Pages: 384 •Amazon
1) An opponent or rival whom a person cannot best or overcome;
2) A person’s undoing;
3) Joshua Templeman.
Lucy Hutton and Joshua Templeman hate each other. Not dislike. Not begrudgingly tolerate. Hate. And they have no problem displaying their feelings through a series of ritualistic passive aggressive maneuvers as they sit across from each other, executive assistants to co-CEOs of a publishing company. Lucy can’t understand Joshua’s joyless, uptight, meticulous approach to his job. Joshua is clearly baffled by Lucy’s overly bright clothes, quirkiness, and Pollyanna attitude.
Now up for the same promotion, their battle of wills has come to a head and Lucy refuses to back down when their latest game could cost her her dream job…But the tension between Lucy and Joshua has also reached its boiling point, and Lucy is discovering that maybe she doesn’t hate Joshua. And maybe, he doesn’t hate her either. Or maybe this is just another game.
It was a tortuous two month wait until my library hold of The Hating Game finally arrived. Yes, I had heard all the good things about it, but as a book blogger who has been burned by the hype monster one too many times before, I wanted to try this book out first before I committed to purchasing (especially since I’ve been underwhelmed by romances lately). I was thrilled to have my doubts proven very, very wrong in the best hate-to-love romance story I’ve ever read.
I first knew this book would capture my interest when I heard it was set in a publishing house. Lucy and Josh are both assistants to the co-CEOs of the company, as their companies recently merged together to avoid having to close down. Their animosity begins almost immediately upon their first day working together, and their dislike of each other blooms into almost an obsession, with each being heavily invested in interacting with the other each day (even if they don’t want to admit it to themselves). Throw in a possible promotion for one of them at work and the tension rockets to sky-high levels as they both apply for the position.
I’ll admit that initially Josh and Lucy’s interactions felt like a bit much to me, and I was really wondering how the author was going to steer the narrative from true disdain to a believable romance. However, I think there’s definitely something to be said about the thin line between love and hate, and the palpable animosity between them was perfectly transformed into chemistry and desire. Instead of feeling like the relationship was emotionally abusive with the love to hate trope (which is something that really turns me off to the sub genre to begin with) the narrative uses their mutual dislike in the beginning of the book to really mirror problems they have with each other and with their families, and as a reader I came to understand how these internal frustrations were then turned and evoked on each other, especially as they worked in an isolating environment with no one but each other every day. However, the other side to that same coin is that they grew to know so much about each other even when they viewed the other as their nemesis. It was honestly such an interesting and well done concept, and I loved the emotional depth that went into their relationship throughout the whole book as well as the extensive look into the family background of each character, something not often given in a stand alone, 300 or so page contemporary novel.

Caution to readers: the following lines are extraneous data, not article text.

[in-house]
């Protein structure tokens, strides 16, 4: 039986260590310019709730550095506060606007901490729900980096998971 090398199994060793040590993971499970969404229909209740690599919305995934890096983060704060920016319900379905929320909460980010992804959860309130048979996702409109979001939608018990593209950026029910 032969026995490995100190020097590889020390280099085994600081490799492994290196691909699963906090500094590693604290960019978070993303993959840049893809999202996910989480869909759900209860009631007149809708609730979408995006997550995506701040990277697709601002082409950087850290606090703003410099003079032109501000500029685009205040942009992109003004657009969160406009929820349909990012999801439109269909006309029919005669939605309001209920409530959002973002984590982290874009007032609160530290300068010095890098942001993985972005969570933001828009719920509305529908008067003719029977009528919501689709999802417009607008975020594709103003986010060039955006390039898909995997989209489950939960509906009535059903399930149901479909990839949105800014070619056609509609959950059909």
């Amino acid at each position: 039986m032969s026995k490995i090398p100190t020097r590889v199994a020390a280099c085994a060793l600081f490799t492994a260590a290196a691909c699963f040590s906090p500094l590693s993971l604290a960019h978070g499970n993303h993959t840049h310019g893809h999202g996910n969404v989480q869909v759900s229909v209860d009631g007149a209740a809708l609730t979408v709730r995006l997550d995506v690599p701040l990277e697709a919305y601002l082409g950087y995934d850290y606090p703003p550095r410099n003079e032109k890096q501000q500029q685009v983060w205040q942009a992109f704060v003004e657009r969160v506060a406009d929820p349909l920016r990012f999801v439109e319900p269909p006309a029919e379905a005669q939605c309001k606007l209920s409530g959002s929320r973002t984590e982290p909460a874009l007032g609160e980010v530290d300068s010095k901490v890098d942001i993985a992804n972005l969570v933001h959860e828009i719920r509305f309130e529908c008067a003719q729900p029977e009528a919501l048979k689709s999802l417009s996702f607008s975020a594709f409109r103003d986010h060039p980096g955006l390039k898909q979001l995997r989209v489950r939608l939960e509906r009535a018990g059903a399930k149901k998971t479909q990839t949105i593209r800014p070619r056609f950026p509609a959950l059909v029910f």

Though when I think about the actual timeline of the book I can see how the progression of their relationship seems a bit “insa-lovey,” I think that the months of buildup that readers don’t see makes it believable that their feelings were changed and expressed to each other in the a matter of a few weeks (maybe less? I honestly wasn’t even paying that much attention to the number of days, it may have even been just a week). I loved the scenarios that truly showed how much they cared for each other beyond surface level reasons (such as when Josh took care of Lucy when she was so sick with an absolutely debilitating stomach bug. I’ve had my share of food poisoning/stomach flus and it definitely wears your body and soul down to its barest form. If someone stays with you through that then they are a REAL keeper).
Brute, raw masculinity contrasted with gentleness is the most attractive thing on earth. -Page 331, Kindle Edition
The real bottom line of why I loved this book, however, is that it legitimately made me swoon. It made me excited to pick up again, it made me invested in the outcome of the characters’ courtship, it kept me up reading way past my bedtime (only-got-four-hours-of-sleep-and-had-to-go-to-work-the-next-day past my bedtime). The chemistry was tanglible and believable, and I was rotting for BOTH parties involved, instead of just wanting Josh as a book boyfriend for myself and rolling my eyes at the female protagonist (I personally and deeply identified with Lucy in many ways due to the fact that we are both members of the extremely-petite-girl club). The animosity and snark was always balanced at just the right moment with vulnerability and sincerity and it’s incredible to me that this was a debut novel because the author just GETS how to write two characters who go together.
Overall: I haven’t read a romance that made me want to shove a book into everyone’s hands since ACOMAF, but The Hating Game has me gushing and flailing and believing in the romance genre again. The dialogue is laugh out loud funny and Josh is the first addition to my book boyfriend list in a LONG time. Sally Thorne has already cemented herself as an auto-buy author for me, and I can’t wait to see what sort of swoons she conjures up in her future novels!